Smooth ride from here? Board chair discusses transportation agreement

Mayor Mark Lauretti and Schools Supt. Dr. Christopher Clouet signed off on a school transportation agreement last week, settling a lawsuit filed by the City against the Board of Education.

Still, it may not be an entirely smooth ride from here, according to Board of Education Chairman Mark Holden, who said this week there is still a “wild card” when it comes to the agreement and what it may cost the City and the school board.

“Overall, I think it’s fair to say there are aspects of the agreement that each side can like and hate,” Holden said. “In theory, that should mean it’s fair, but, the wild card is Durham [which provides school transportation services] was not involved in the negotiation and we don’t know how they will respond.”

Initially, the City filed the lawsuit alleging the BOE violated the City Charter’s bidding procedures when it negotiated and eventually entered into a contract with Durham School Services. At the time, the Board of Education said the City failed to give a written proposal for transportation and, in order to meet state statutes, the board decided to enter into a contract with Durham.

Durham had tried to work out an agreement to lease City-owned buses after it negotiated a contract with the Board of Education, according to Holden. He said Durham was later told it would not have use of City of Shelton buses.The company then spent some $660,000 on 10 new buses and additional money for drivers to transport those buses to the area, Holden said.

Under the terms of the new agreement, the City of Shelton will lease its buses for $1 to Durham for the 2018-19 school year. This requires the BOE to renegotiate the contract with Durham.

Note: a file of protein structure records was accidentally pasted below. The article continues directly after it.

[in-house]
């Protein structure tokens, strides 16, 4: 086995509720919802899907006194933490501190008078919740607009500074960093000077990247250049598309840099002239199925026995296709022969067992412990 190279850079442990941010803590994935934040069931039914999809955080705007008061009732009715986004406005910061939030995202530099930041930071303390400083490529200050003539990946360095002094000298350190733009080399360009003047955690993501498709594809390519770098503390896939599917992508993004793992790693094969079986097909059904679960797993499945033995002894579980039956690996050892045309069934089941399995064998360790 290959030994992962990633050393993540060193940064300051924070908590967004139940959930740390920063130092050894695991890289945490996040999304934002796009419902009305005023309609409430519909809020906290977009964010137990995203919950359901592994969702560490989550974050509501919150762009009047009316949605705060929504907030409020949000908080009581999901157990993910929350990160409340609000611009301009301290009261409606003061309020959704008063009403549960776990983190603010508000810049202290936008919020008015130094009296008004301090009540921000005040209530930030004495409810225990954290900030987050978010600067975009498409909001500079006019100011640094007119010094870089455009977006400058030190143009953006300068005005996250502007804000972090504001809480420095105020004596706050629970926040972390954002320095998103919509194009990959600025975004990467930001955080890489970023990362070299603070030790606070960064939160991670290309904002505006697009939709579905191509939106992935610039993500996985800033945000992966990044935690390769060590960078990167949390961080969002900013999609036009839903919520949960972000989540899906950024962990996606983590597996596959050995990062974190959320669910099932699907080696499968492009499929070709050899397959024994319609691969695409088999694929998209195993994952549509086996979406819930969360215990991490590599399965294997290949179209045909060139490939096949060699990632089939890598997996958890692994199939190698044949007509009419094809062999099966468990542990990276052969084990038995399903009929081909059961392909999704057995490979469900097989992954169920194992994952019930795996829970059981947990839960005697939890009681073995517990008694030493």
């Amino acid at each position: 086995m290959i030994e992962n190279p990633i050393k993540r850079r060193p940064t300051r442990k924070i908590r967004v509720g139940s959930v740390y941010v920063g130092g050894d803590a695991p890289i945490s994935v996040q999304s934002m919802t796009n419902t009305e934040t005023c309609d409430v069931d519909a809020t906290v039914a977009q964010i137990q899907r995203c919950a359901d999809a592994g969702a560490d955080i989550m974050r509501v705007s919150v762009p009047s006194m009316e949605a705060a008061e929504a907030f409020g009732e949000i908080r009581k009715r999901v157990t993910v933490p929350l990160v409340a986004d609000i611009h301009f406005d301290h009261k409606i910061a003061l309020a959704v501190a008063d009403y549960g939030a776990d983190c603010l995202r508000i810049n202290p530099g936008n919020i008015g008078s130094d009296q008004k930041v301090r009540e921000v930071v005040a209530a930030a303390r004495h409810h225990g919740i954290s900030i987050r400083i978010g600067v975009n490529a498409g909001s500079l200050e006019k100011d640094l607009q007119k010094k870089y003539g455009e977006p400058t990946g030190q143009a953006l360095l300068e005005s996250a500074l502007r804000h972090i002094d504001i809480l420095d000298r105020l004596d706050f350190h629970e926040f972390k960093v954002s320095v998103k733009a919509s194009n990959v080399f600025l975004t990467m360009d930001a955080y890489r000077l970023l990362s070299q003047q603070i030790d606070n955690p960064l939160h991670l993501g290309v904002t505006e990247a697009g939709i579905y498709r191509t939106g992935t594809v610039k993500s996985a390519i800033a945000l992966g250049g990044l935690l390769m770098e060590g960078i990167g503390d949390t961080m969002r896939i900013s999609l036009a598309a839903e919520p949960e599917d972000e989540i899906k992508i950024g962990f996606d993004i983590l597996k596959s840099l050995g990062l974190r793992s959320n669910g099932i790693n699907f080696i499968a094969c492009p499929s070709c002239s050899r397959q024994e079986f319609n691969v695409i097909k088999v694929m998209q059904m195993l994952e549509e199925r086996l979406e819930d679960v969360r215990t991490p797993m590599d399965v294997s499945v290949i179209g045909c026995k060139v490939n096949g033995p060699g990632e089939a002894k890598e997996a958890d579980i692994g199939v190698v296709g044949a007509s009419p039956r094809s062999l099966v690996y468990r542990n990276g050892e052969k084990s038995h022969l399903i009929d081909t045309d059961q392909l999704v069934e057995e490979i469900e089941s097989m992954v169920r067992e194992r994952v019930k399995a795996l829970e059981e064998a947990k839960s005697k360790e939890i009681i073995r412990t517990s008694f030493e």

Per the agreement, the BOE and City will later enter into a three-year contract for transportation services, from July 1, 2019, to June 30, 2022.

Holden said Durham can potentially seek damages for the costs it incurred in buying the new buses. Or, the company can add the costs to a renegotiated one-year contract.

Both Durham and the BOE can choose to invoke a clause within the contract that would allow either party to exit within 90 days from the day the contract started. That means Durham could opt out of the contract when school is already back in session, in early fall.

The settlement with the City is clear on how potential costs from Durham will be covered. The BOE and City would share any additional renegotiated Durham contract costs on a 50% basis, up to a maximum of $150,000. Anything above that will be the responsibility of the BOE.

If Durham seeks damages, the City has agreed to hold the the BOE harmless for all claims. “Payments to Durham by the City shall not in any way prejudice the Board’s budget for the 2019-2020 school year, provided that the Board of Education shall exercise the 90-day notice of termination clause in its contract with Durham … ,” the agreement states.

The City’s cost projections for providing transportation services, starting in 2019, are appealing to the board, Holden said. The City promises it will not exceed a $3.15 million a year cost to the BOE.

The settlement states the City can also later determine it is unable to provide the services under the contract and the BOE would send it out to bid.

Holden said the board is eager to move forward and hear from Durham representatives on what may be the company’s next step.

“I’m cautiously optimistic things will work out OK,” Holden said.

 

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